For some people living in rural East Africa, seeing a doctor takes four days and a week’s worth of pay. Doctors are that scarce. While the United States has one doctor for every 400 people, Tanzania has only one for every 50,000 people, and Malawi, one for every 100,000, the World Health Organization reports.
Yet East Africa is connected to the world through cell phones. Nearly everyone has access to one. Now some faculty and students at Penn State want to use those cell phones as a lifeline to link patients to doctors. (See our Solutions Library for more on low-cost telemedicine.)
The Penn State team developed a contingent of cheap, reliable medical devices that digitize the data they collect and lock it away in a virtual waiting room – a server. Once there, doctors can look at it from anywhere in the world. Based on the readings and phone-sent photos, doctors can suggest a course of action. The project is called Mashavu, Swahili for “chubby cheeks,” as in healthy, chubby-cheeked children.
Cheap, Durable and Digital
The team’s innovations are two-fold: cheap, durable devices and software that processes their readings. A computer transmits the information over the Internet through a cell phone.
The devices and software form the backbone of remote medical services for stranded rural communities. So far, the devices include a scale, thermometer, pulse rate monitor, stethoscope, blood-pressure monitor and spirometer (which measures lung capacity).
To slash costs, the designers stripped the instruments down to little more than sensors that shuttle the information they collect into a computer. The Penn State team’s open-source software sorts out the signals and does the work that more expensive devices do on their own.
The devices themselves are made of common materials such as plastic pipe, cardboard and Velcro that are easy to fix or replace. The average instrument costs less than $10, about one-tenth as much as its over-the-counter equivalent.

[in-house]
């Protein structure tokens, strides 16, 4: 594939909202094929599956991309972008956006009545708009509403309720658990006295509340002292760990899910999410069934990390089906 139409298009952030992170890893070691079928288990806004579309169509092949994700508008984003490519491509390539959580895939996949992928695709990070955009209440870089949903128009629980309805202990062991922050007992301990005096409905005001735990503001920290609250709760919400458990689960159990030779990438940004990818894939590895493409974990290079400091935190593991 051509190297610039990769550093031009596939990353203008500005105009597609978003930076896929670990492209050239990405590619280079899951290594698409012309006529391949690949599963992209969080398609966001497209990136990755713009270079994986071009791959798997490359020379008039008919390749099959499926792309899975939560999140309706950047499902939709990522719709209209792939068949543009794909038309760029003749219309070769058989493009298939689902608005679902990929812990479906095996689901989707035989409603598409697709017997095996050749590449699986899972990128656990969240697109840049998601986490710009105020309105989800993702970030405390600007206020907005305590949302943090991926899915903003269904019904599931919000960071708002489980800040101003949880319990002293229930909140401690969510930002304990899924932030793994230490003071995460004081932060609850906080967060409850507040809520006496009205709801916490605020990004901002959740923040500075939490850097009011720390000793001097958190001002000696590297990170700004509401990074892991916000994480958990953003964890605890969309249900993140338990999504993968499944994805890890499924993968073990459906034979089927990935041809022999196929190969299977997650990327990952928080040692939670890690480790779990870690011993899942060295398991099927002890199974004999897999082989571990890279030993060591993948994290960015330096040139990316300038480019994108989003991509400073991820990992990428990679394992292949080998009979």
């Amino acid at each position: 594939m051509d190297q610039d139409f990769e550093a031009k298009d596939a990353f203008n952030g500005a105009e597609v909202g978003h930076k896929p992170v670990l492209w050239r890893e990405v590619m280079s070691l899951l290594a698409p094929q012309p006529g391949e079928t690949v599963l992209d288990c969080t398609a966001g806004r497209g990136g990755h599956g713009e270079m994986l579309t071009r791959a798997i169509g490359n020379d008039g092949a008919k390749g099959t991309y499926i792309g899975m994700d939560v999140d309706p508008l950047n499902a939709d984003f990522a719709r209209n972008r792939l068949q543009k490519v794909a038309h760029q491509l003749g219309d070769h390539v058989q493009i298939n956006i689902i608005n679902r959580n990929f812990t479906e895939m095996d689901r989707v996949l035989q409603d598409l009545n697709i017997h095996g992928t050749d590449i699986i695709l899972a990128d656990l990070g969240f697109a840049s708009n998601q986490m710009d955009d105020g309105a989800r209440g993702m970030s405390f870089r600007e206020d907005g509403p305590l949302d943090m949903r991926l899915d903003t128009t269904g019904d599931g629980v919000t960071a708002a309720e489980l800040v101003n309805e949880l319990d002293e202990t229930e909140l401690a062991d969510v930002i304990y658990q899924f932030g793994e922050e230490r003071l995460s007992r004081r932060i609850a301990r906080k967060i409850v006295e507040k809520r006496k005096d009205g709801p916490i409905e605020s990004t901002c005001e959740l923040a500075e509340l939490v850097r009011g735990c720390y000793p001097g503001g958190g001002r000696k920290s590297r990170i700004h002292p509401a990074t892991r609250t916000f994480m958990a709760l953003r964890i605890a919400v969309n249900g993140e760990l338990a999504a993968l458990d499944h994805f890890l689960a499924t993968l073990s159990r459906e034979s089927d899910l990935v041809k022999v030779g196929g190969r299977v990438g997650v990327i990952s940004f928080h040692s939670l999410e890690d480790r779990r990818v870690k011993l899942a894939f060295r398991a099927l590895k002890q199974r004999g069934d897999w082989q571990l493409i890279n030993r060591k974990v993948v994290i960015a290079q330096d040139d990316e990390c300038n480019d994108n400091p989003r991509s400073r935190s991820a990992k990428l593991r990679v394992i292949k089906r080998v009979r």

30 years since the last check-up
The team field-tested their inventions in Kenya last summer. At one point, so many people lined up to learn their weight, blood pressure and lung capacity that Khanjan Mehta, the Penn State senior research associate who leads the project, had to cordon them off. Illustrating how rare medical services are, Mehta met one man who said that he hadn’t had his blood pressure taken since the 1970s.
Mehta’s goal is to create a self-sustaining medical service that pays for itself rather than relying on charity or volunteers. Even when charged a little less than $1 for a check-up (in a country where $1 is a daily living wage), the villagers still formed lines.
Lessons Learned: Wonky-sized pipes and African dust
After the field test, the team mostly scrapped its original idea of recruiting international doctors to give advice remotely. “That opens a whole can of worms,” Mehta said, pointing to language and cultural barriers. Instead, they are considering paying regional doctors a cut of the earnings for taking part.
They also discovered a flaw in using local materials to build medical devices. “The basic problem is that there’s absolutely no quality control,” Mehta said. He couldn’t buy two pipes with the same dimensions from local hardware stores, so making accurate medical devices would have been tough. Instead of producing them locally, the team plans to produce them in city centers, perhaps in other parts of the continent or even abroad in China – wherever it can be done on the cheap.
A third lesson: “Africa is incredibly dusty,” Mehta pointed out. That led to at least one design change: the spirometer now has a detachable head that can be rinsed in water.
Set It Up and Get Out
The team would like to piggyback their medical kiosks onto new rural power stations. The United Nations is electrifying the countryside with green-energy generators. “Our goal for next summer is to have three fully functional Mashavu kiosks at UN power stations,” Mehta said.
“At that point we want to transition out of it,” he added. The Penn State team would like to leave the project in the hands of NGOs or local entrepreneurs. Then they’ll turn their minds to the next project: an African text-messaging service for job-hunters.